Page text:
Vineyard Investigations v. E. & J. Gallo Winery

Filing 87

Order GRANTING stipulation regarding electronically stored information ("ESI") protocol, signed by Magistrate Judge Sheila K. Oberto on 11/21/2022.(Rosales, O.)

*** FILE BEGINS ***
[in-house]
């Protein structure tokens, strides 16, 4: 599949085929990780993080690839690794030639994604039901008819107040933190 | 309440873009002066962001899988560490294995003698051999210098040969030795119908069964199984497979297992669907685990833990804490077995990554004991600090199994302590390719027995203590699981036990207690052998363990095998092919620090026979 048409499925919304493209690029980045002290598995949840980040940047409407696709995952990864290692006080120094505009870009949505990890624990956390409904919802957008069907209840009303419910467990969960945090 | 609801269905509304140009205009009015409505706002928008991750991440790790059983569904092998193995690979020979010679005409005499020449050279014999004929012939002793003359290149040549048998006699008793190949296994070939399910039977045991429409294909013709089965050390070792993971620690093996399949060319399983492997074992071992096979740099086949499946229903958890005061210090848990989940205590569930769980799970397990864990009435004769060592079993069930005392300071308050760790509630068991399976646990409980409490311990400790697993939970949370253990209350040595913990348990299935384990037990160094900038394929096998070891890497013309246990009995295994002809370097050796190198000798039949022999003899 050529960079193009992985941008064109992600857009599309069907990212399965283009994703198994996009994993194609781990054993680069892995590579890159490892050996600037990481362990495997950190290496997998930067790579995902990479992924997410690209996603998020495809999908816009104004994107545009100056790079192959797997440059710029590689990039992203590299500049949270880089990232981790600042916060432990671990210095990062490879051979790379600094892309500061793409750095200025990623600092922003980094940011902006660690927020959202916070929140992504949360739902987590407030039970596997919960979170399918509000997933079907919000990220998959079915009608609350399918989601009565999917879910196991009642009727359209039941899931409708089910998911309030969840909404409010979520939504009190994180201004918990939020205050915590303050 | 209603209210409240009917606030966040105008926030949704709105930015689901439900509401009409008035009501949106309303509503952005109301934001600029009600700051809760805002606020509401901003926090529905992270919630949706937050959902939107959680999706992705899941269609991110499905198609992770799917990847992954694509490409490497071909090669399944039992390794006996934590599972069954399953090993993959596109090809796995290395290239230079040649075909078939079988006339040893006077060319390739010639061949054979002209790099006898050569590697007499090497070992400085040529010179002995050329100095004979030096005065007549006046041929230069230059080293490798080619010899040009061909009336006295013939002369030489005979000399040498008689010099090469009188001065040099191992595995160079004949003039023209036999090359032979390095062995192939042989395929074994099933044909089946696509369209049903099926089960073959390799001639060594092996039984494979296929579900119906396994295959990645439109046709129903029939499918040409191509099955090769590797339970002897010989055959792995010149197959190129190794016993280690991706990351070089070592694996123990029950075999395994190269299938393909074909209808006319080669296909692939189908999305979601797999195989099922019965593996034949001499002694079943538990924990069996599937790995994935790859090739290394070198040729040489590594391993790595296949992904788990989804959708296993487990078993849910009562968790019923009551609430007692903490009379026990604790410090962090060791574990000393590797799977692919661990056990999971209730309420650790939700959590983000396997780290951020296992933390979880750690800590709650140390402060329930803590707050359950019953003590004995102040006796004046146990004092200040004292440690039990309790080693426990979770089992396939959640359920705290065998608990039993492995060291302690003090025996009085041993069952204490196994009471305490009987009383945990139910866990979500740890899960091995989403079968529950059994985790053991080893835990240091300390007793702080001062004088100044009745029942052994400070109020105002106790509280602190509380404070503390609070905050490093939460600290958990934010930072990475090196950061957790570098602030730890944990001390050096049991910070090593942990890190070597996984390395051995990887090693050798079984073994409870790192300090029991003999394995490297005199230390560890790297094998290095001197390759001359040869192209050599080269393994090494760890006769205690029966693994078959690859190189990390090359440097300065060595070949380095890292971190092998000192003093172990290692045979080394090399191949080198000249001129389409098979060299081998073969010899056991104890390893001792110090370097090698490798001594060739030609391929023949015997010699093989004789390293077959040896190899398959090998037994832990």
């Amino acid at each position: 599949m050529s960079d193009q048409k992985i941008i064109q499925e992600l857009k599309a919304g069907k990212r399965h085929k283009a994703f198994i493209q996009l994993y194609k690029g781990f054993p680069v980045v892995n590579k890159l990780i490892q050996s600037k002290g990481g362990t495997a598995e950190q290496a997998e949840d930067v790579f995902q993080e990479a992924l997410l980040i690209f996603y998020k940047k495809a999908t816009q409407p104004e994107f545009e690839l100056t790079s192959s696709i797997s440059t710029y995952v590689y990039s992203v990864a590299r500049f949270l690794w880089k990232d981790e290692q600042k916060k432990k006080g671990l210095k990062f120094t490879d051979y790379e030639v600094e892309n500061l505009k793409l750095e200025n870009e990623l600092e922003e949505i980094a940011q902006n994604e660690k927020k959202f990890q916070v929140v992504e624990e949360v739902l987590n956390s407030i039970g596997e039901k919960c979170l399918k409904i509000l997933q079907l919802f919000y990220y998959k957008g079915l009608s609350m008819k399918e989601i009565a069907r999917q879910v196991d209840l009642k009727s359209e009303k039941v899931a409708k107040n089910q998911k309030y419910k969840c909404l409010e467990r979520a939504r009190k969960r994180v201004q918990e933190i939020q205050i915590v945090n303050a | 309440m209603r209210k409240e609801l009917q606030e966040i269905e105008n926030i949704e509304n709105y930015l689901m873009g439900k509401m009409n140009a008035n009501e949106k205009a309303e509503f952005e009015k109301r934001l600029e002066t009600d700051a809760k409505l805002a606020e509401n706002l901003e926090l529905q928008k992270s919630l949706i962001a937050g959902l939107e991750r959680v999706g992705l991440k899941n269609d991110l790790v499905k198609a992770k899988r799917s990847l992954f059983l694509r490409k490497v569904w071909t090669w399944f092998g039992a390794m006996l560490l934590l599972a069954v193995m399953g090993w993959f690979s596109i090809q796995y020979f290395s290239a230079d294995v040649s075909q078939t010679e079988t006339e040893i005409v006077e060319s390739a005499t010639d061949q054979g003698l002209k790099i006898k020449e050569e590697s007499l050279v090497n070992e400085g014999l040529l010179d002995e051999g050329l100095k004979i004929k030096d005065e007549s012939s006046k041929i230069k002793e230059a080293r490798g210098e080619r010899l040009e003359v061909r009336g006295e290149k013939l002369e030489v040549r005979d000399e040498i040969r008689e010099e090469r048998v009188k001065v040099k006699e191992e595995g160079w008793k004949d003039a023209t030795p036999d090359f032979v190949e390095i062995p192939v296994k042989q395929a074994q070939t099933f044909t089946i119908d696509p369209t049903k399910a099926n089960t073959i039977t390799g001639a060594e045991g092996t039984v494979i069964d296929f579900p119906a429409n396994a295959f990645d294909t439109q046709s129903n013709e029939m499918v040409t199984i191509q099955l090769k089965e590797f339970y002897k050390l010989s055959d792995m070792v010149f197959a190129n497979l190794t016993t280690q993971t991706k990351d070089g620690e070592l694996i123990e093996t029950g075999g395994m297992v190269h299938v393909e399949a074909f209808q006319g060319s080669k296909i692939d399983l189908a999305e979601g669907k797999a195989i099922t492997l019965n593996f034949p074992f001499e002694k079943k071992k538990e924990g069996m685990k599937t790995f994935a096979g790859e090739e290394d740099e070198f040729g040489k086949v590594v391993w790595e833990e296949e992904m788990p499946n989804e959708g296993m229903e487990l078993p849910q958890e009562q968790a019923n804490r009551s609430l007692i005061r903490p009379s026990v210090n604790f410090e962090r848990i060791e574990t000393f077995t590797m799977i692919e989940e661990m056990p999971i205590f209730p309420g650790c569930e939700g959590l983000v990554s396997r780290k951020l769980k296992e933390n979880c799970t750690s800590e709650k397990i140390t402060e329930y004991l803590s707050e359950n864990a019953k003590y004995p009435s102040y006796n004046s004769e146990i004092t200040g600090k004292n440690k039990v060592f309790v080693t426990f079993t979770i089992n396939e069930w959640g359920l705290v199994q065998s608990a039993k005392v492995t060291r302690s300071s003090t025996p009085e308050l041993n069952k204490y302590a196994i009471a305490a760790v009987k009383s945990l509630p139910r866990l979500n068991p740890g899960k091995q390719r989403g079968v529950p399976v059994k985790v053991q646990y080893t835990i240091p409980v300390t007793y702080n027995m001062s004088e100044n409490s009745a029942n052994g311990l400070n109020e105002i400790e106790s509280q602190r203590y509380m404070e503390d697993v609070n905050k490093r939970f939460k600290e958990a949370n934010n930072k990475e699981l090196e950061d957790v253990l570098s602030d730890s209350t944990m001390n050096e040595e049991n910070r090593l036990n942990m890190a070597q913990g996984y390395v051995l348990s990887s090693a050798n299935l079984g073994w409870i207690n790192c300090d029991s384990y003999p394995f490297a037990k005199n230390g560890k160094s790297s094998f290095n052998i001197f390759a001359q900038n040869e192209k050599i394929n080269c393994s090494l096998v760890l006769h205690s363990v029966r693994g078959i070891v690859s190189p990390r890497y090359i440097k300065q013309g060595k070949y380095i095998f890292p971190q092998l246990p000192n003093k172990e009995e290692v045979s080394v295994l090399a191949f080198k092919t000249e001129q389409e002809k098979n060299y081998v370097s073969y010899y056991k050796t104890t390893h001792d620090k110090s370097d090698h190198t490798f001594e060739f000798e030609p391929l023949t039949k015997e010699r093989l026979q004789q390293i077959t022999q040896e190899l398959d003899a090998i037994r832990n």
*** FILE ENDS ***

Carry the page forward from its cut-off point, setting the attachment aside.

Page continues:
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1 2 3 4 5 6 7 8 UNITED STATES DISTRICT COURT 9 EASTERN DISTRICT OF CALIFORNIA 10 FRESNO DIVISION 11 12 VINEYARD INVESTIGATIONS, 13 14 15 16 Plaintiff, v. Case No. 19-cv-1482-JLT-SKO ORDER GRANTING STIPULATION REGARDING ELECTRONICALLY STORED INFORMATION (“ESI”) PROTOCOL E. & J. GALLO WINERY, (Doc. 86) Defendant. 17 18 19 20 21 22 23 24 25 26 27 28 ORDER GRANTING STIPULATION REGARDING ESI PROTOCOL CASE NO. 19-CV-1482 ELECTRONICALLY STORED INFORMATION (“ESI”) PROTOCOL 1 2 3 Plaintiff Vineyard Investigations (“VI” or “Plaintiff”) and Defendant E. & J. Gallo 4 Winery (“Gallo” or “Defendant”) (collectively, “the Parties”) have, in good faith, met and 5 conferred regarding the preservation and production of electronically stored information 6 7 8 (“ESI”), and have agreed that the terms of this ESI Protocol shall apply for the duration of the above captioned case. 9 Electronic Discovery 10 11 1. 12 Each Party initially shall bear its own costs of preserving, searching for, and producing ESI. The Parties agree that they will meet and confer should a dispute arise regarding 13 ESI production, and if the Parties cannot reach an agreement, the Parties will request 14 that the Court resolve such disputes. 15 16 2. The producing Party shall retain the presumptive right and responsibility to manage and 17 control searches of its data files, including the right to use Predictive 18 Coding/Technology Assisted Review. 19 compliance with the Federal Rules. 20 3. 21 All searches shall be reasonable and in This ESI Protocol shall apply to all discoverable ESI in the possession, custody, or control of the Parties that can be identified and collected by virtue of being stored, in 22 the ordinary course of business, in a keyword-searchable electronic format, and that 23 can be located after a reasonably diligent search. This ESI Protocol is intended to 24 simplify and organize the parties’ search and production of information. 25 26 27 28 4. The Parties agree that it is not necessary to search for information contained on cellular phones, smartphones (e.g., iPhones), tablets (e.g., iPads), or other similar 2 1 portable devices, and sources not reasonably accessible due to undue burden or cost, 2 such as company-issued computers of former employees (not in the producing party’s 3 possession, custody, or control), and personal computers; cellular phones, 4 smartphones (e.g., iPhones), tablets (e.g., iPads), or other similar portable devices of 5 current and former employees, including associated text message apps; external hard 6 drives of current and former employees; and voicemail systems, inactive legacy 7 8 computer systems, backup tapes, backup systems, and disaster recovery systems. 9 This paragraph does not apply to legacy computer or backup systems that remain in 10 active use, unless the work-related data from those computers is stored or 11 synchronized to a datacenter or cloud system that can be reasonably searched in lieu 12 of searching backup systems. Each Party reserves the right to request that an 13 opposing party search such devices or systems provided that the requesting party is 14 15 able to show (1) a particularized and reasonable need for the information contained 16 on such devices or systems; and (2) the unavailability of said information from 17 alternative sources more easily accessible; and (3) the information sought will not 18 impose an undue burden and/or cost on the producing party. The Parties agree to meet 19 and confer in good faith should a dispute arise under this Paragraph, and will request 20 that the Court resolve any such disputes if agreement cannot be reached. 21 22 5. The Parties agree that when comprehensive summary documentation of underlying 23 or raw information is reasonably available and relied upon in the ordinary course of 24 business, the production of such summary documentation is presumptively sufficient 25 for purposes of this litigation only. This agreement does not waive any party’s right 26 to pursue the underlying or raw information subject to a case-by-case explanation of 27 28 3 1 need or demonstration by the requesting party that the summary documentation does 2 not contain relevant and material information that would exist in the raw information. 3 6. 4 Consistent with Paragraph 4, the Parties agree that in this litigation voicemail messages, random access memory, instant messages and chats, backup tapes, 5 information from mobile phones, smart phones or PDAs, including associated text 6 messaging apps, and dynamic fields of databases or log files will be considered not 7 8 reasonably accessible under Fed. R. Civ. P. 26(b)(2)(B) and, accordingly, need not 9 be searched and will not be subject to production absent a showing of good cause by 10 the requesting Party based upon specific facts that demonstrate a particular need for 11 such evidence that justifies the burden of retrieval, and further subject to the 12 producing Party’s claim of undue burden or cost. Subject to Paragraphs 8-9 herein, 13 if duplicative responsive documents are located, the producing Party shall not be 14 15 required to search for additional copies of such responsive documents absent a 16 showing of good cause that the production of such additional copies is necessary. No 17 Party need deviate from the retention practices it normally exercises with regard to 18 such voicemail messages, random access memory, instant messages and chats, 19 backup tapes, information from mobile phones, smart phones or PDAs (including 20 associated text messaging apps), and dynamic fields of databases or log files that are 21 not stored or retained in the ordinary course of business when not in anticipation of 22 litigation. 23 24 25 26 27 28 7. The Parties shall each produce imaged copies of responsive and non-privileged electronic and paper documents electronically, Bates- stamped, at a resolution of at least 300 dots-per-inch (dpi) or at a resolution used in the routine course of electronic record retention. Those images shall be produced as single-page or multi-page 4 1 Tagged Image File Format (“TIFFs” or “.tiff format”) with accompanying text files 2 where the original document had native text, or the native file format for excel, access 3 database, and other similar files. To the extent it is technically feasible, those image 4 files shall include information corresponding to the following: 5 Field Name Field Description Sample Values BegBates Bates number for the first page of the document ABC0000001 EndBates Bates number for the last page of the document ABC0000002 BegAttach Bates number for the first page of parent document ABC0000001 11 EndAttach Bates number for the last page of last attachment ABC0000005 12 13 Confidentiality Designation The confidentiality designation of the document Highly Confidential – Attorneys’ Eyes Only 14 HASH The hash value of the document MD5 or SHA-1 Number of printed pages of the document Custodian name 6 7 8 9 10 15 16 17 18 Pages Custodian DuplicateCustodian 2 Smith, Jane 22 DateCreated All custodians who have possession of the document Descriptor for documents that Yes have been redacted. “Yes” for redacted documents; “No” for non-redacted documents Document date created mm/dd/yyyy 23 DateMod Document last known modified date mm/dd/yyyy TimeCreated Document time created (EST) TimeMod Filename Document last known modified time hh:mm:ss (EST) The name of a file Filename Author The Author property of a file 19 Redacted 20 21 24 25 26 27 28 5 hh:mm:ss John Doe 1 Field Name Field Description Sample Values 2 Extension The file extension Doc 3 PathToText 4 PathToNative DateSent The relative path to the \Vol001\txt\ABC000 accompanying text file 01.txt The relative path to any \Vol001\Natives\AB accompanying native file C00001.xls Subject line of Email or Subject value Text of the subject of documents line Email: Send Date & Time; mm/dd/yyyy Documents: Last Known Modified hh:mm:ss Date & Time Email sent date mm/dd/yyyy 5 Subject 6 7 DocDate 8 9 DateRec Email received date mm/dd/yyyy 10 TimeSent Email sent time (EST) hh:mm:ss 11 TimeRec Email received time (EST) hh:mm:ss 12 To 13 From All SMTP Address of email John.smith@email.c recipients, separated by a semi-colon om All SMTP address of email Author m All SMTP address of email “CC” recipients, separated by a semi-colon m; 14 CC 15 16 17 8. In addition, a producing Party shall not be required to produce in TIFF format when the 18 conversion to image TIFF format would impose unreasonable cost on the producing 19 Party and/or would result in unintelligible documents. Under such circumstances, the 20 producing Party shall notify the requesting Party within a reasonable time after 21 learning of the issue and the Parties shall meet and confer regarding an acceptable 22 production format. The Parties agree that applying global de-duplication to their 23 productions is reasonable. 24 25 9. For purposes of this protocol only, “Duplicate ESI” means files that are exact duplicates 26 based on the files’ MD5 or SHA-1 hash values at the family level. A Party is only 27 required to produce a single copy of a responsive document and may de-duplicate 28 6 1 entire document families horizontally (also referred to as globally) across custodians. 2 A metadata field listing all custodians who have possession of the document shall be 3 4 included in the list of metadata fields for produced documents, to the extent it can be reasonably determined. 5 6 7 10. When processing ESI, Pacific Standard Time (PST) shall be selected as the time zone. 11. When a Party produces a replacement document, the receiving Party must discard or 8 return to the producing Party all copies, including working copies, of the original if 9 the document at issue has been replaced based on a claim of privilege. If the 10 replacement documents are produced at a different Bates number, the producing party 11 will provide a cross-reference file, linking the replacement documents to the original 12 Bates. 13 14 12. The Parties shall negotiate separately regarding the production of structured database 15 files and shared drives, if any. To the extent the Parties cannot reach agreement as to 16 a particular database file or shared drive, the Parties will request that the Court 17 resolve any disputes in a manner that takes into account the specifics of the files or 18 drives in question, the narrowly-tailored needs of the requesting Party, and the 19 anticipated burden on the producing Party. 20 13. While paper documents may necessarily be implicated by certain requests, nothing in 21 22 this paragraph shall be interpreted as imposing any independent obligation upon the 23 Parties to produce hard copy documents that are duplicative of electronically stored 24 documents. Paper documents included in a Party’s production shall be scanned to 25 imaged copies and produced in the same manner specified for electronic documents. 26 The imaged copies of scanned paper documents will be logically unitized (i.e., to 27 28 7 1 preserve page breaks between documents and otherwise allow separate documents to 2 be identified). 3 4 14. To the extent the retrieval of paper documents creates an unreasonable burden or undue costs on the producing Party because of the ongoing COVID-19 pandemic, the 5 6 7 producing Party agrees to notify the other Party and explain the undue circumstances. The Parties agree that they will meet and confer should a dispute arise regarding paper 8 document production, and if the Parties cannot reach an agreement, the Parties will 9 request that the Court resolve such disputes. 10 11 15. The Parties shall produce a “load file” in some mutually agreeable industry-standard format to accompany the images, which load file shall include information about 12 where each document begins and ends and parent-child-relationships to facilitate the 13 14 use of the produced images through a document management or litigation support 15 system. The Parties shall meet and confer to the extent reasonably necessary to 16 facilitate the import and use of the produced materials with commercially available 17 document management or litigation support software. The Parties shall meet and 18 confer to discuss documents that present imaging or formatting problems. To the 19 extent exceptions to the foregoing are required, the Parties will meet and confer to 20 discuss alternative production requirements, concerns, or formats. 21 22 16. Each page of a produced document shall have a legible, unique numeric identifier Bates 23 number not less than eight digits electronically “burned” onto the page at a place on 24 the document that does not obscure, conceal or interfere with any information 25 originally appearing on the document. The Bates number for each document shall be 26 27 28 created so as to identify the producing party and the production number (e.g., “BETA00000001”). The Bates numbers will be consistent across a producing Party's 8 1 production, contain no special characters and be numerically sequential within a 2 given document. Whenever reasonably possible, attachments to documents will be 3 4 assigned Bates numbers that directly follow the Bates numbers on the documents to which they were attached. In addition, whenever possible, each .tiff image will have 5 6 7 its assigned production number electronically "burned" onto the image. Native format documents will be produced with TIFF placeholders. 8 17. If, by their nature, certain documents are best viewable in their native formats, such as 9 Microsoft Excel, Microsoft Access, and other spreadsheet/template configured files, 10 and the documents do not contain material protected by the attorney-client privilege, 11 work-product doctrine, or any other applicable privilege or immunity, the documents 12 shall be produced in native format. A document containing material protected by the 13 14 attorney-client privilege, work-product doctrine, or any other applicable privilege or 15 immunity need not be produced in native format; however, a Party will not 16 unreasonably withhold such native versions on this basis. The Parties agree that they 17 will meet and confer in good faith should a dispute arise regarding the production of 18 particular documents. Files produced in native format will be named according to 19 the production number it has been assigned (e.g., “BETA00000001.xlxs”), and 20 should be linked directly to its corresponding record in the load file using the 21 22 PathToNative field. For each native file produced, the production will include a TIFF 23 image slip-sheet indicating the production number of the native file and any 24 confidentiality designation, and stating “Produced in Native Format.” 25 26 27 28 18. The Parties agree that when using any document produced in native format for evidentiary purposes (including without limitations at any hearing, deposition, or trial), the Party seeking to make such use will provide the production number to the 9 1 producing party. Any such use shall constitute a representation by the proffering 2 Party through its counsel that the file being used is an exact duplicate of the native 3 4 file produced. Should any document produced in native format be printed to .tiff format or hard copy, its unique production number and any applicable confidentiality 5 6 7 designation shall be placed on each page of such TIFF image or hard copy, and the use for evidentiary purposes of the TIFF image or hard copy shall constitute a 8 representation by the proffering Party through its counsel that the file from which the 9 TIFF image or hard copy was created is an accurate and complete representation of 10 11 such file. 19. The Parties agree that they will meet and confer in good faith should a dispute arise 12 regarding the production of documents in a particular format. 13 14 20. The Parties will accommodate reasonable requests to produce high resolution images if 15 a document produced in this litigation is illegible. A producing Party shall not 16 unreasonably deny such a request. The Parties agree that they will meet and confer in 17 good faith should a dispute arise regarding the production of documents in a particular 18 format. 19 21. If not otherwise addressed in the Protective Order entered in this case, to the extent that 20 a responsive document contains privileged content, the party may produce that 21 22 document in a redacted form. 23 22. Any redactions shall be clearly indicated on the face of the document and each page of 24 the document from which information is redacted shall bear a designation or clear 25 indication that it has been redacted. Where a document contains both privileged and 26 27 28 non-privileged responsive content the Party shall redact the privileged material and produce the remainder of the document as redacted. Only where privileged content 10 1 requires the majority of the document to be redacted, a Party be exempted from 2 producing the document in redacted form. The production of a privileged document 3 in a redacted form does not affect the producing Party's obligation to properly 4 document and substantiate the assertion of privilege over the content as may be 5 reasonably requested. 6 7 23. The Parties may use encryption software, such as VeraCrypt, to protect any documents 8 produced on electronic media such as DVDs or hard drives. The decryption password 9 will be provided at the same time the documents are produced. 10 11 Production of E-Mail 24. The Parties agree that e-mail will be searched and produced as follows. To the extent 12 the Parties cannot reach agreement, the Parties shall request that the Court resolve 13 any disputes. 14 15 a. A producing Party need identify no more than five e-mail custodians whose e- 16 mail the producing Party will search, and a date range for that search. Persons 17 identified in a party’s disclosures as having knowledge, whose work-related 18 email is in the party’s possession, custody, and control, may be identified by the 19 other party as among the five e-mail custodians. 20 b. The producing Party shall identify no more than a total of ten search strings per 21 e-mail custodian that will be run on the e-mail files. The parties will direct 22 23 search terms to relevant issues and used to locate potentially responsive emails 24 for responsiveness, privilege, and data privacy review. 25 26 c. The Parties agree to meet and confer in good faith regarding any edits to custodians, search strings and date ranges. 27 28 11 d. 1 2 After the Parties have agreed upon custodians, search strings and date ranges, the Parties will run the initially identified search strings against the e-mail files 3 for the relevant custodian(s) and first provide the number of hits for each search 4 string within twenty business days of identifying the custodian and search 5 strings. If the number of hits resulting from running the selected search strings 6 is unreasonably large, the Parties shall meet and confer to try to resolve the 7 8 dispute (e.g., by mutually agreeing to narrowed search terms or date ranges). 9 To determine the appropriate search strings, the Parties will exchange the 10 number of hits on modified search strings. The parties will begin producing 11 responsive documents based on the final agreed upon search terms within thirty 12 calendar days. 13 e. 14 After the search is conducted, the producing Party may review the responsive1 15 documents for privilege, confidentiality, and privacy concerns. The producing 16 Party may thereafter designate such documents as protected material under the 17 Protective Order, or redact or withhold privileged information where 18 appropriate, in a manner otherwise consistent with the instant ESI Protocol 19 regarding the production of documents. 20 f. The Parties agree that indiscriminate terms, such as the producing company’s 21 name, are inappropriate unless combined with narrowing search criteria that 22 23 sufficiently reduce the risk of overproduction. A conjunctive combination of 24 multiple words or phrases (e.g., “computer” and “system”) narrows the search 25 26 27 28 1 The fact that an electronic file is returned by application of the search queries and the protocols used herein does not mean that such document is responsive to any propounded discovery request or is otherwise discoverable in this litigation. 12 1 and shall count as a single search term. A disjunctive combination of multiple 2 words or phrases (e.g., “computer” or “system”) broadens the search, and thus 3 each word or phrase shall count as a separate search term unless they are variants 4 of the same word. Use of narrowing search criteria (e.g., “and,” “but not,” 5 “w/x”) is encouraged to limit the production. 6 7 g. The Parties may jointly agree to modify the limits on the number of custodians 8 and/or search terms without leave of the Court. To the extent the Parties are 9 unable to reach agreement regarding modifications, the Court may consider 10 contested requests for additional or fewer custodians and/or search terms per 11 producing Party for good cause shown. 12 h. If a Party produces e-mails, e-mail attachments will be produced as independent 13 documents immediately following the parent e-mail record. No Party shall be 14 required to produce embedded logos and junk files that are embedded in ESI. 15 16 i. 17 For any e-mail produced, fields showing the date and time that the e-mail was sent and/or received, as well as the subject of the message and the complete 18 distribution list, shall be included with the production of such e-mail to the 19 extent such information is available. In addition, parent-child relationships (i.e., 20 the associations between e-mails and attachments) will be preserved. E-mail 21 22 attachments will be produced as independent documents immediately following 23 the parent e-mail record. 24 25 j. Attachments to emails will not be eliminated from their parent emails. k. Where multiple email messages are part of a single “thread,” a Party is only 26 required to produce the most inclusive message for which no claim of privilege 27 28 13 1 is made, and need not produce earlier, less inclusive email messages that are 2 fully contained, including attachments, within the most inclusive email message 3 for which no claim of privilege is made. For the avoidance of doubt, only email 4 messages for which the parent document and all attachments are contained in 5 the more inclusive email message will be considered less inclusive email 6 messages that need not be produced; if the later message contains different text 7 8 (such as where the later message adds in-line comments to the body of the earlier 9 message), or does not include an attachment that was part of the earlier message, 10 the earlier message must be produced. 11 12 13 14 15 16 17 18 19 Dated: 2022 November 16, Respectfully submitted, By:/s/ Darryl M. Woo Darryl M. Woo Sanjeet K. Dutta Jenny J. Zhang Elizabeth J. Low GOODWIN PROCTER LLP Timothy J. Buchanan Shane G. Smith MCCORMICK, BARSTOW, SHEPPARD, WAYTE & CARRUTH LLP 20 21 Attorneys for Defendant E. & J. Gallo Winery 22 23 24 25 26 27 28 14 1 Dated: November 16, 2022 Respectfully submitted, 2 By:/s/ Corey Johanningmeier (as authorized 11/15/2022) Corey Johanningmeier (SBN 251297) Brenda Entzminger (SBN 226760) Denise De Mory (SBN 168076) BUNSOW DE MORY LLP 701 El Camino Real Redwood City, CA 94063 Tel.: (650) 351-7248 Fax: (415) 426-4744 3 4 5 6 7 8 9 Attorneys for Plaintiff Vineyard Investigations 10 11 12 13 ORDER 14 15 16 For good cause shown, the Court hereby approves and orders the ESI collection and production protocol pursuant to the parties’ stipulation (Doc. 86) set forth above. 17 18 IT IS 19 SO ORDERED. /s/ Sheila K. Oberto 20 November 21, 2022 Dated: 21 UNITED STATES MAGISTRATE JUDGE 22 23 24 25 26 27 28 . 15